The C100 × 10MBH spectra (Figure 2) show some distinct differences, for example loss of peaks at 3400 cm-1 and 1590 cm-1 with a shift in peaks from 833 to 881 cm-1 and 770 to 822 cm-1 for the as received compared with acid exposed resin. These differences can be attributed to changes to either functional group or possibly with the organic structure leading to differences in vibration energies. The spectra for D5530 materials are comparable, but unfortunately, it is not possible to assign with confidence analysis to the various peaks. Hydrogen bonding stretching could be associated with the broad peak at 3250 cm-1; the intense peak at 1045 cm-1 may be due to a variety of groups ranging from S, P and N to SiO2.
The resin that had undergone the most radical change of its structure and composition is S910 amidoxime resin. The characteristic amidoxime peaks and assignments are reported in Table 2.
|Wave Number (cm-1)||Mode||Acid exposed S910|
|1472||CH3 CH2 bending||Lost/diminished|
Table 2: Wave numbers and vibrational modes for amidoxime functional group.
After acid exposure of S910, the characteristic amidoxime peaks either were diminished and/or completely removed (Table 2), whereas new peaks appeared at 2350, 1680, 1150 and 770 cm-1. These new peaks could be ascribed to the formation of acrylic acid groups post acid exposure, which could also account for increased Zr capacity of S910 (Figures 3 and 4).
Figure 3: S910 FTIR.
Figure 4: D5530 FTIR.
The thermo-gravimetric curves of three of the has received resins are displayed in Figure 5; not unexpected significant weight loss (about 30 to 60%) occurs under 200°C which can be attributed to the moisture content. Above this temperature the resins behave differently with D5530 showing very little further weight loss which can be attributed to its inorganic nature. S910 shows the greatest weight loss of nearly 95% at 600°C. The first weight loss (~55%) up to ~160°C is due to the removal of absorbed water molecules; the second stage from 160°C to ~420°C a further 25% is lost due to the further release of water as a result from carboxylic acid groups. From this temperature to ~530°C the polymeric structure begins to decompose, with a total weight loss of ~95% at 600°C.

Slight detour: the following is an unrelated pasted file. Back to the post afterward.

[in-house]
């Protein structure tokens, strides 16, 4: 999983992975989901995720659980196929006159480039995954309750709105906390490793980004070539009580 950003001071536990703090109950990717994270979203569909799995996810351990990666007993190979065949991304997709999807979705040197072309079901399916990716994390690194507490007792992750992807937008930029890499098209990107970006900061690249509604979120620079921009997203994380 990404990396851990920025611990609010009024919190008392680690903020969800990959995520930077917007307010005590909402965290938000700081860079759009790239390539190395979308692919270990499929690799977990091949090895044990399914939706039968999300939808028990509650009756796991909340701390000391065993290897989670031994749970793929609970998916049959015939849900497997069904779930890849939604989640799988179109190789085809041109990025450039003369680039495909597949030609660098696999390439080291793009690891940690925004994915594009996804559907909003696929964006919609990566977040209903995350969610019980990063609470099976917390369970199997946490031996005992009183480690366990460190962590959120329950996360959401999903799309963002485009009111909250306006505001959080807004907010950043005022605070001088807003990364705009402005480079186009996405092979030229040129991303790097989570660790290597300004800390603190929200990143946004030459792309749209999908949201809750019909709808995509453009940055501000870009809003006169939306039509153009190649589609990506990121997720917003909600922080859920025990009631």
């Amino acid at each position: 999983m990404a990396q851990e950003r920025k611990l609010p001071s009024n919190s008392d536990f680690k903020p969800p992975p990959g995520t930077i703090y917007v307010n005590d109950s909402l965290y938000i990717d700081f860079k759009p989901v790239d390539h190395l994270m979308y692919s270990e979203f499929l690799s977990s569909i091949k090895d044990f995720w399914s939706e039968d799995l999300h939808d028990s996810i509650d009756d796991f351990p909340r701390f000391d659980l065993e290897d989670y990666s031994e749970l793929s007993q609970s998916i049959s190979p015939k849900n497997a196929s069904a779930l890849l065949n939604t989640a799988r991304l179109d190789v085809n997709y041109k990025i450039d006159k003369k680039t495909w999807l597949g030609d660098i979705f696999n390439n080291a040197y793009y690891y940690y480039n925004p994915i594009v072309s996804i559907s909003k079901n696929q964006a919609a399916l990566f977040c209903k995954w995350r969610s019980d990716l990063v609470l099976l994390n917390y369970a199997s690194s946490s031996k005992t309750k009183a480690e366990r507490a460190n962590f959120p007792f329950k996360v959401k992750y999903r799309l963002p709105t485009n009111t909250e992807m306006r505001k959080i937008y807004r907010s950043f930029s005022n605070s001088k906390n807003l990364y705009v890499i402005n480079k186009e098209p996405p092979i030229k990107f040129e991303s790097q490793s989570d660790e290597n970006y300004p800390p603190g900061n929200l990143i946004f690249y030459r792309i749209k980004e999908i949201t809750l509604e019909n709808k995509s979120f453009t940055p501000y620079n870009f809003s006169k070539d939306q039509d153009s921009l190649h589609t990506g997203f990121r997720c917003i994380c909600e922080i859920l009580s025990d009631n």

Figure 5: TGA analysis.
The C100H profile is typical of a sulphonic acid resin; initial loss due to moisture followed by the degradation of sulphonic acid groups (loss of oxides of S) ultimately with the degradation of the styrene backbone.
It is extremely unlikely that the resins would experience a temperature greater than 200°C, during processing of spent fuel dissolver liquor more than likely nearer to 60°C and even during storage not above 120°C.
Several papers in the literature have shown that radiation damage of ion exchange resins could depend on the absorbed dose, the dose rate and the irradiation atmosphere, and that the combination of these factors leads to different results according to the nature of the resin . Moreover, several studies reported that gamma irradiation at doses exceeding 0.1M Gy mainly altered the properties of ion exchange resins, principally anion resins (cf acid oxidation) . Gamma radiation initially leads to direct radiolysis resulting in the scission of functional groups and the formation of radical products or to an indirect radiolytic effect through interactions, which could occur, between the resin and its degradation products such as sulphuric acid for sulphonic acid exchangers. Observations include the release of interstitial water, weight loss, decreased exchange capacities, generation of radiolytic gases, and degradation of the resin matrix .
The irradiation of cation resins generally involved the cleavage of – SO3H functional groups, the formation of free radicals and acid products.
The theoretical dose was calculated to demonstrate that low Cs loading capacities from 2 to 3M nitric acid solutions by the sulphonic acid resins under investigation should not lead to a dose greater than 0.1M Gy.
Cs was selected as target radionuclide as its isotopes have by far the greatest γ activity and highest γ energy of the fission products under evaluation in this study.